We model the double phase-conjugate mirror (DPCM) as a function of time, the average direction of propagation of the two beams forming the DPCM, and one transverse coordinate. Calculations show that the conjugation fidelity and reflectivity have different dependencies on the photorefractive coupling coefficient times length; the fidelity turns on abruptly with a threshold, whereas the reflectivity increases smoothly. The DPCM behaves as an oscillator at and above threshold: the time required for the reflectivity to reach the steady state dramatically slows down near threshold (like critical slowing down in lasers); above threshold the DPCM is self-sustaining even if the random noise terms used to start the process are set to zero. A decrease in the noise level improves the fidelity but increases the response time. The use of unbalanced input beam ratios results in asymmetric conjugation such that the fidelity obtained on the side of the weaker input beam is significantly reduced. The slowing down diminishes with increasing noise level or unbalanced input intensities.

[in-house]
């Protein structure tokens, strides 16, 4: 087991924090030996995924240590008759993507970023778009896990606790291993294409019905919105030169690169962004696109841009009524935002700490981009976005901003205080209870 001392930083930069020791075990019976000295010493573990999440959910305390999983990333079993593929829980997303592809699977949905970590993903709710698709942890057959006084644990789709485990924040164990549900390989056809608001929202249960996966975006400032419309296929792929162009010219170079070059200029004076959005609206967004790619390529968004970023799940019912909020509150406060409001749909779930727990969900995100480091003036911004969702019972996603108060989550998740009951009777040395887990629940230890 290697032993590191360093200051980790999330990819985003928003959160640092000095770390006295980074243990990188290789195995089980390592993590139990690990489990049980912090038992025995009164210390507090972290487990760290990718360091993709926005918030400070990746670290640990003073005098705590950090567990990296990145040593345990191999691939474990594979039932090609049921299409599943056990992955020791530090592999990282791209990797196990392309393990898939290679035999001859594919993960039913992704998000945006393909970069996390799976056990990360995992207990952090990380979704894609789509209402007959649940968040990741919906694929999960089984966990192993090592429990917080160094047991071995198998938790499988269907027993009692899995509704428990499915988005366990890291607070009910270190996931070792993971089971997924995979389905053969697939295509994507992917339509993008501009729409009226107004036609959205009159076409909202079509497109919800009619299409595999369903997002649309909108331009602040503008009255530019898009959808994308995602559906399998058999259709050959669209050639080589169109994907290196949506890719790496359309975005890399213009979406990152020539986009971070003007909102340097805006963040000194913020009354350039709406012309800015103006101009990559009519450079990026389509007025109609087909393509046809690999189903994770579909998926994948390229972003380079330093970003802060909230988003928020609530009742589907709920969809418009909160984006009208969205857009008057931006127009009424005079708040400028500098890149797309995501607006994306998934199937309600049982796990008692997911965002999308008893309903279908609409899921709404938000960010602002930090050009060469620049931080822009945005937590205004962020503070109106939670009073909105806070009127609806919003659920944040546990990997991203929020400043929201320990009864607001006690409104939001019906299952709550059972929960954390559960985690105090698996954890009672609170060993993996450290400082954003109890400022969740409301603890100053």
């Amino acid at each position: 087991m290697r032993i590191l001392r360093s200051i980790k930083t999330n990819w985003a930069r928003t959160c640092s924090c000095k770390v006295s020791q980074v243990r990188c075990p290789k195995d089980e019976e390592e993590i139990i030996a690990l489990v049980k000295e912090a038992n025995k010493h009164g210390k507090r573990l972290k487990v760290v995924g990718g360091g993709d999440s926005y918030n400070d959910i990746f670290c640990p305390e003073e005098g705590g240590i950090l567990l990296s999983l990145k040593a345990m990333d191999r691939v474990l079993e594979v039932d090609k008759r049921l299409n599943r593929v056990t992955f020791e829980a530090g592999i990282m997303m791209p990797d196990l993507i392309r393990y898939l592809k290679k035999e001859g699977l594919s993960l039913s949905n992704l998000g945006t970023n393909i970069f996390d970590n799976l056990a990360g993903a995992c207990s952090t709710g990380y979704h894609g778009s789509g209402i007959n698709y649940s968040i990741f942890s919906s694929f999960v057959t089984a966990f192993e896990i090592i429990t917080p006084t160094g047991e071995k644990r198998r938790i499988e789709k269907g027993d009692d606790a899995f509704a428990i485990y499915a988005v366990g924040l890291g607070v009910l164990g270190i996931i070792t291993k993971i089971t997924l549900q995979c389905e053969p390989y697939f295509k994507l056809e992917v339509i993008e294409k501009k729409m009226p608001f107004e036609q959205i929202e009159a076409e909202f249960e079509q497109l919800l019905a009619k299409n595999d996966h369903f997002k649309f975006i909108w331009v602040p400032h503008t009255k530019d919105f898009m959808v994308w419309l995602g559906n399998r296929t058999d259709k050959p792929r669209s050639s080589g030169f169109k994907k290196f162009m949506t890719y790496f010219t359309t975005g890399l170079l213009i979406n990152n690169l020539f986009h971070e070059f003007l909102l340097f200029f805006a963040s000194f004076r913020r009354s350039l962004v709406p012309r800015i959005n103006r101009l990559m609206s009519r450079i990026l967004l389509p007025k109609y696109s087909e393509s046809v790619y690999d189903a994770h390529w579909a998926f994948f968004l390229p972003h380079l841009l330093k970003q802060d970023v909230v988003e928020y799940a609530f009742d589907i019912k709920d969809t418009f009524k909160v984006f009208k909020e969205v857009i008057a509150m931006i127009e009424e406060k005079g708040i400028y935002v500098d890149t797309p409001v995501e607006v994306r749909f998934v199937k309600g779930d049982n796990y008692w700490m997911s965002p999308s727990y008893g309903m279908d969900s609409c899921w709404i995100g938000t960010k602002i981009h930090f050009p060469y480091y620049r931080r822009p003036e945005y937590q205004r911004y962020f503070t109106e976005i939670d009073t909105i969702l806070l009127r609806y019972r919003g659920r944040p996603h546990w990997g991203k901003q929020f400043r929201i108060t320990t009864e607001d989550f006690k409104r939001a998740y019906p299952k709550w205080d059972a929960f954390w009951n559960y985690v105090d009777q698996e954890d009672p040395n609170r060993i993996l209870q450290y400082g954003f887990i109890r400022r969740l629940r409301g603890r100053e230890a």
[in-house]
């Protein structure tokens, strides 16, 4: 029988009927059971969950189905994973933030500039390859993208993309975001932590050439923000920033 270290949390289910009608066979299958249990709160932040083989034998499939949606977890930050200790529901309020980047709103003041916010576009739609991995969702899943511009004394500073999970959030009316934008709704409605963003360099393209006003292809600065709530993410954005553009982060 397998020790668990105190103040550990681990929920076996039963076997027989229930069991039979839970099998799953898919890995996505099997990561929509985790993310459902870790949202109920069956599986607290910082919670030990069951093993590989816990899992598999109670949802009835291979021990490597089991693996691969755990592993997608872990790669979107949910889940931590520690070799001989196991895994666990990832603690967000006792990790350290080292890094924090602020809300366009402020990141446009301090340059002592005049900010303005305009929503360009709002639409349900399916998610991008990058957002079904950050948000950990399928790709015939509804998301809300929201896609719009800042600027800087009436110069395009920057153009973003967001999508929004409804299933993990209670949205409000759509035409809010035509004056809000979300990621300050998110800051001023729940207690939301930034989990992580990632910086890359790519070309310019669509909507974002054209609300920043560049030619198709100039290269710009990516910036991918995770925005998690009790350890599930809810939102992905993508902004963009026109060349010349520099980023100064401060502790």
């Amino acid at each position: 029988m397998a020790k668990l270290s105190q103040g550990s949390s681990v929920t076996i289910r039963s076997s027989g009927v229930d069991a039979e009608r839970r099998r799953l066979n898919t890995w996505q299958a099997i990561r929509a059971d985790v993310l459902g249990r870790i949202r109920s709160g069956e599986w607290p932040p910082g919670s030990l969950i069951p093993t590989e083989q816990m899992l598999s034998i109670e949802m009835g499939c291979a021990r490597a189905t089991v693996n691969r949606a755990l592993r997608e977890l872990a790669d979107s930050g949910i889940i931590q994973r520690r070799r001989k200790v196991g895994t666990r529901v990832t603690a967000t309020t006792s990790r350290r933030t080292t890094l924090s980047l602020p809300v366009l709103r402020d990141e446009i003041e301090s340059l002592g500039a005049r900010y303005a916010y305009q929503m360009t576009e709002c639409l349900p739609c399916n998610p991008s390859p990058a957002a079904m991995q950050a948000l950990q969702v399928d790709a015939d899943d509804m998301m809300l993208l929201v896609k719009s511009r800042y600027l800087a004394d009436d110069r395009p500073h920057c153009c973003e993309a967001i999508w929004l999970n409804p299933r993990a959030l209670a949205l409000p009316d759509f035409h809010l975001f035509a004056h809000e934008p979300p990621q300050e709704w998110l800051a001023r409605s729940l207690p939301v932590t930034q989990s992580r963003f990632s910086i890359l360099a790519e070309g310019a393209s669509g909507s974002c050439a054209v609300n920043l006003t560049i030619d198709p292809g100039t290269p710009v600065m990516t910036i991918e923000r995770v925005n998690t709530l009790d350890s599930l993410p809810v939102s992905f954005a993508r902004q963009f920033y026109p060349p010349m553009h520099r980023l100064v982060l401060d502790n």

© 1994 Optical Society of America
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